On a country level, 22 countries have reduced their GHI scores by more than 50 percent since 2000 and 70 countries have reduced their GHI scores by between 25 and 49.9 percent. However, global hunger still remains alarmingly high and 50 countries still suffer from serious or alarming levels. Of all the countries with serious and alarming levels of hunger, Myanmar, Rwanda and Cambodia have achieved the largest reductions, at just over 50 percent. The report suggests that the transition from civil war and political instability towards relative stability has supported this progress. In contrast, 7 countries still suffer from alarming levels of hunger and 5 of these countries are in Africa South of the Sahara (Yemen and Haiti are the other two). Chad and the Central African Republic are found to have the highest hunger levels and have achieved relatively little progress in reducing hunger. These countries illustrate that conflict, poor governance, and climate change remain significant challenges to tackling hunger worldwide and highlights the need for a transformative plan of action.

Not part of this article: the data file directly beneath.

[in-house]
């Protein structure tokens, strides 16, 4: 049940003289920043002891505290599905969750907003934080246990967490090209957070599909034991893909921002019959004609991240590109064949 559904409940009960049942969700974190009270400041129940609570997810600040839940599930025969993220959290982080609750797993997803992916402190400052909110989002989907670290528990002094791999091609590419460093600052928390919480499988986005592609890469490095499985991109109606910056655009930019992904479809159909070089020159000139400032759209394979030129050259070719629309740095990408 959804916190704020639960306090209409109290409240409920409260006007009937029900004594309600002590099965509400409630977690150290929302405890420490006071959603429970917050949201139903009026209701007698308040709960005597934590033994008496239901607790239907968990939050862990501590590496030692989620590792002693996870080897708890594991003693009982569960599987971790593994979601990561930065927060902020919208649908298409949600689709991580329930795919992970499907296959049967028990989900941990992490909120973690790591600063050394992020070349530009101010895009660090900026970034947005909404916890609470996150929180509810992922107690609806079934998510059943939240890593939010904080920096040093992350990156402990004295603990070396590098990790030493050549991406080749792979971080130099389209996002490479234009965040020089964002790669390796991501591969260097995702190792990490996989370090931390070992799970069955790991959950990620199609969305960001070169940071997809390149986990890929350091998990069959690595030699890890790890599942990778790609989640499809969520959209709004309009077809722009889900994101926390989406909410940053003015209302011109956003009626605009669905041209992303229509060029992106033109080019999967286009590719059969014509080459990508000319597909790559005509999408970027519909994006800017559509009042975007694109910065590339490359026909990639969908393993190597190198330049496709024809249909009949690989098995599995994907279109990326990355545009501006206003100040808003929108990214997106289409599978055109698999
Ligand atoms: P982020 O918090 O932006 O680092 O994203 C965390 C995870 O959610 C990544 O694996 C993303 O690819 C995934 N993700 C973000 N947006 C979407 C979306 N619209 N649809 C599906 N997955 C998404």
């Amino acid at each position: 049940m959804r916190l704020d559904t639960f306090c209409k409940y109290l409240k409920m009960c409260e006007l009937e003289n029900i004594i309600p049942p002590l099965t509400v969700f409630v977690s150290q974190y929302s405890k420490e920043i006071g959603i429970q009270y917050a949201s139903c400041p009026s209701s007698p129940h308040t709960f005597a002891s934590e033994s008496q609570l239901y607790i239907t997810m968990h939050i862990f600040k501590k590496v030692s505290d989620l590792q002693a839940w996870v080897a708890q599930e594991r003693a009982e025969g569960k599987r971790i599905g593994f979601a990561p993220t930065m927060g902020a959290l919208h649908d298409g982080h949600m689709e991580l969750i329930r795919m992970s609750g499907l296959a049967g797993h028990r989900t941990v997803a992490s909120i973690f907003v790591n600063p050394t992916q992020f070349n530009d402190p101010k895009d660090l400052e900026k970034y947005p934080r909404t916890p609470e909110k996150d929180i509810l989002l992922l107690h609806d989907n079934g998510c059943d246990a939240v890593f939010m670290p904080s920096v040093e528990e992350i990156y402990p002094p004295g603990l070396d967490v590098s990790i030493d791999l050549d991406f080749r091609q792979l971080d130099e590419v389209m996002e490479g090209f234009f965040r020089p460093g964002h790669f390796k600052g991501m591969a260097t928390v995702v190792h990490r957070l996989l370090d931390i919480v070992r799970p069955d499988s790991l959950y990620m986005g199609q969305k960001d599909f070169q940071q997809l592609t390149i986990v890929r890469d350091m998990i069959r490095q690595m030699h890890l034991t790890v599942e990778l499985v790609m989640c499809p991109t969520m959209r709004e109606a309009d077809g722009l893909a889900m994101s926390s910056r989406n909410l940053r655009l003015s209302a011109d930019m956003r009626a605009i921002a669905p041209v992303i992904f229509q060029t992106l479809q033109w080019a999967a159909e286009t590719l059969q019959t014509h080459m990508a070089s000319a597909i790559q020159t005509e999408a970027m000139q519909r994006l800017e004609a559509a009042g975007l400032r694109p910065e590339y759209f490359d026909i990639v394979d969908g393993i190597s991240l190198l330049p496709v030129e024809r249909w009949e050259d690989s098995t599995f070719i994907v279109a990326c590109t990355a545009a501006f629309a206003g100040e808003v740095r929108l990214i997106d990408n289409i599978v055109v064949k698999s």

The report also illustrates the importance of documenting hunger at the subnational level and that in some countries progress on the national level masks large intra-country levels of hunger. For instance, Mexico’s stunting rate is relatively low at 13.6 percent, however the southern state of Chiapas has a stunting level of 31.4 percent. Other examples of countries, highlighted in the report, that experience varying degrees of hunger at the subnational level for a range of indicators include Jordan, Zambia, Sierra Leone, and Cambodia. Examining hunger at the subnational level can support future actions and reductions in hunger by identifying areas of a country that lag behind and/or are in crisis.